A skipper skipped
THIS has to be one of the more spectacular climb-downs by even Pakistani standards. Imran Khan, the messiah himself, has been reduced to pondering over a join-the-protest invitation sent across by Dr Tahirul Qadri. The reformer from Canada is running the show from his container in the ‘D’, eying the goal Mr Khan had set for himself before his slowdown. The switch from the slog out on the street to a party with power aspirations has had its ramifications. Imran Khan risks ending up as a non-playing captain as the PTI is threatened by a new set of system reformers. Like Mr Khan, the leader of these new reformers has been visible with his work in the social sector. As the PTI did on Oct 30, 2011, the Minhajul Quran people have shown that they, too, can fill up the grounds. Unlike the PTI, these reformers are already on the march under the ‘change’ slogan which the PTI failed to patent.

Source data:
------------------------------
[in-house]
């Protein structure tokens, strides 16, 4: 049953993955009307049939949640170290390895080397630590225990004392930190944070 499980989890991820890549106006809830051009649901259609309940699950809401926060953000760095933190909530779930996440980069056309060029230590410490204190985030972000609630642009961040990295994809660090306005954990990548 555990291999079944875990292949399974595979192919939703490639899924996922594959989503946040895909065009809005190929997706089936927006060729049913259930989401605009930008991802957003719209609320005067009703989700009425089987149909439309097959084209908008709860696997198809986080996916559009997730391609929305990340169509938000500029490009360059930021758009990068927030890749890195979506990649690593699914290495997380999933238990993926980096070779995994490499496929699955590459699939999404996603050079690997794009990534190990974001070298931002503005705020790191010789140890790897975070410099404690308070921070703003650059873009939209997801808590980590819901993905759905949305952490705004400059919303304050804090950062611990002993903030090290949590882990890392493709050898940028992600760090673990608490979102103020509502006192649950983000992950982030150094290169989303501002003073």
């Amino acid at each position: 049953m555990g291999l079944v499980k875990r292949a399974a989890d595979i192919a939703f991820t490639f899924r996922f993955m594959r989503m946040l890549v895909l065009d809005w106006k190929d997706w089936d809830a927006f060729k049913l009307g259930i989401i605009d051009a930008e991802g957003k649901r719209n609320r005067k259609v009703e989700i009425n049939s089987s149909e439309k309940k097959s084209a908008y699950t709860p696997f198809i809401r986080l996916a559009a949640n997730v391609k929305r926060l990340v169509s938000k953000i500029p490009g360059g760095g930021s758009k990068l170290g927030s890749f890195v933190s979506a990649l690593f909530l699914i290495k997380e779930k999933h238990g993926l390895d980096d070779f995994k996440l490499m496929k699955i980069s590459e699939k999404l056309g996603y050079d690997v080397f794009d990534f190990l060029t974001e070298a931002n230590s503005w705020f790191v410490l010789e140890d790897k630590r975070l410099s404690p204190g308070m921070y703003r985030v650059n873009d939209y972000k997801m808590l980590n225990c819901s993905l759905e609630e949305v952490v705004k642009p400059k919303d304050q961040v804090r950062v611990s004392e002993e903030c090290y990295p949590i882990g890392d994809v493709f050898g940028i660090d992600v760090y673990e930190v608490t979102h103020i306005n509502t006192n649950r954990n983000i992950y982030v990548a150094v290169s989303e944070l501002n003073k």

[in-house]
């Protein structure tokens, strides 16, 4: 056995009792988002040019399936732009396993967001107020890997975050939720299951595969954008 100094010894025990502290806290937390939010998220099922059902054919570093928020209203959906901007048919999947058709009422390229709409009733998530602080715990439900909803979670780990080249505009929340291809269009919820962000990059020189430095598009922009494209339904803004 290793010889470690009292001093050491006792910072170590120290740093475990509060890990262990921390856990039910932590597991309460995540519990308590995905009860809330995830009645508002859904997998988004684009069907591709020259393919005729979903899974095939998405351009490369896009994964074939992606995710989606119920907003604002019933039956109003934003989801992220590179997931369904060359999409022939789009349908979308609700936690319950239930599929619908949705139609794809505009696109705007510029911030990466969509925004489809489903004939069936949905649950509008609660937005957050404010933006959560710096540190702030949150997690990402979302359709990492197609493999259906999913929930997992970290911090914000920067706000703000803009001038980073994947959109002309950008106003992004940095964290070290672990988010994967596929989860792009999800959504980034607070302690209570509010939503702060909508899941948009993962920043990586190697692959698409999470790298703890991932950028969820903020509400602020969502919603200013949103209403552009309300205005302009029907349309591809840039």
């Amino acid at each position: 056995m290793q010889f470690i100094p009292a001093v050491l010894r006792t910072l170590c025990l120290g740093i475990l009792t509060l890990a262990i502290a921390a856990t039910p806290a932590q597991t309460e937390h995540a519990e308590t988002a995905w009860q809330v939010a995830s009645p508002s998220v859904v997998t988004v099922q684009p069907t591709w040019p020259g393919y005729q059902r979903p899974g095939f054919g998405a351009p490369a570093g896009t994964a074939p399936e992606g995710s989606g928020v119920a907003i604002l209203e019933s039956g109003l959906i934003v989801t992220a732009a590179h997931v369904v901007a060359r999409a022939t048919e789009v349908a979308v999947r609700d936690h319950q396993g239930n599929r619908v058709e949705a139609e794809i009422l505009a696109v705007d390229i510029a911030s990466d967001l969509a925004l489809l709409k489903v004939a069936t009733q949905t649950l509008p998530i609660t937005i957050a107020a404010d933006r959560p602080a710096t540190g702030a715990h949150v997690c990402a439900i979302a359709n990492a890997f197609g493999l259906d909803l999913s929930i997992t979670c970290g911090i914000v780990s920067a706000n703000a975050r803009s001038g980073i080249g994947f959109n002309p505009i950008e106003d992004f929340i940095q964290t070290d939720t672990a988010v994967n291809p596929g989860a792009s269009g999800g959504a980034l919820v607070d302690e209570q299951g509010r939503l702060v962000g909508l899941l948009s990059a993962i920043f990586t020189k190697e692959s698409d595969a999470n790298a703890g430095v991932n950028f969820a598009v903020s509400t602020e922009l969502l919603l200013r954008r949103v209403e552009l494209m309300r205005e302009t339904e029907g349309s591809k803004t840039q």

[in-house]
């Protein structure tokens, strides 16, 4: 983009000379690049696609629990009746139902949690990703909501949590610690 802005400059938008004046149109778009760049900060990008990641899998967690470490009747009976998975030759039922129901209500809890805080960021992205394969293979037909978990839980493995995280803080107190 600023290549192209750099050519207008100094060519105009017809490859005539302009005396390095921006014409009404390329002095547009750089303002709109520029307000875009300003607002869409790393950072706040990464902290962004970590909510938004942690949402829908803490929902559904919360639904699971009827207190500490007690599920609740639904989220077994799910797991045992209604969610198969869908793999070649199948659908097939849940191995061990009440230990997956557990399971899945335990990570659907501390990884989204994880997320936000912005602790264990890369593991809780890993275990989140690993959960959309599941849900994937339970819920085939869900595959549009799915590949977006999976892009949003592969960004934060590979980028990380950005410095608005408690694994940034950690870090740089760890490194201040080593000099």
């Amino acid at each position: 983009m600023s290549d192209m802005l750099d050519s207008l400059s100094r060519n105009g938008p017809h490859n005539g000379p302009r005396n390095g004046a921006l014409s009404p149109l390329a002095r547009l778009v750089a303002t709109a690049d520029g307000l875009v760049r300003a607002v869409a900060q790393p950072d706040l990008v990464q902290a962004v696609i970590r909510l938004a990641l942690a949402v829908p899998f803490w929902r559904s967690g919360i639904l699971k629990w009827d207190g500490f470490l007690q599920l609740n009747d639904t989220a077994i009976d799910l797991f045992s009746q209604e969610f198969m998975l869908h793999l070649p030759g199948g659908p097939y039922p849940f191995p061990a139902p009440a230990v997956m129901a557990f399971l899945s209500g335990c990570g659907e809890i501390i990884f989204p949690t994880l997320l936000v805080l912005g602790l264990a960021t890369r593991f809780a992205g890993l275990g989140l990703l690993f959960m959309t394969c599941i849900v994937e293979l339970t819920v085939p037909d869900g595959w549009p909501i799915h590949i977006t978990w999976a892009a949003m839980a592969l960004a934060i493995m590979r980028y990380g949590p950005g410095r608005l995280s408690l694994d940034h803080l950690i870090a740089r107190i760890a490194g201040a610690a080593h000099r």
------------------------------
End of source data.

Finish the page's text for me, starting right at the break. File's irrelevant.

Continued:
Imran Khan has been particularly slow in reading this Qadri googlie. He began by admitting his inability to understand the logic behind Dr Qadri’s call for a long march on Islamabad when an election was approaching. A few days later, among the protesters in Quetta, the PTI chief conceded that the doctor’s demands were not unjustified. Finally, it took the besieging of Islamabad by thousands of Minhajul Quran people for Mr Khan to react to the theft of his own saviour status. A distinguished individual and leader, he could only have come up with a march of his own — with no specific date, his associates, looking half-prepared, hastened to add. For effect he had to go for the president, which was in sync with his old stance. The desperation to remain relevant in the reformist camp was reflected elsewhere, in the doubts Mr Khan expressed about the election commission he had helped form.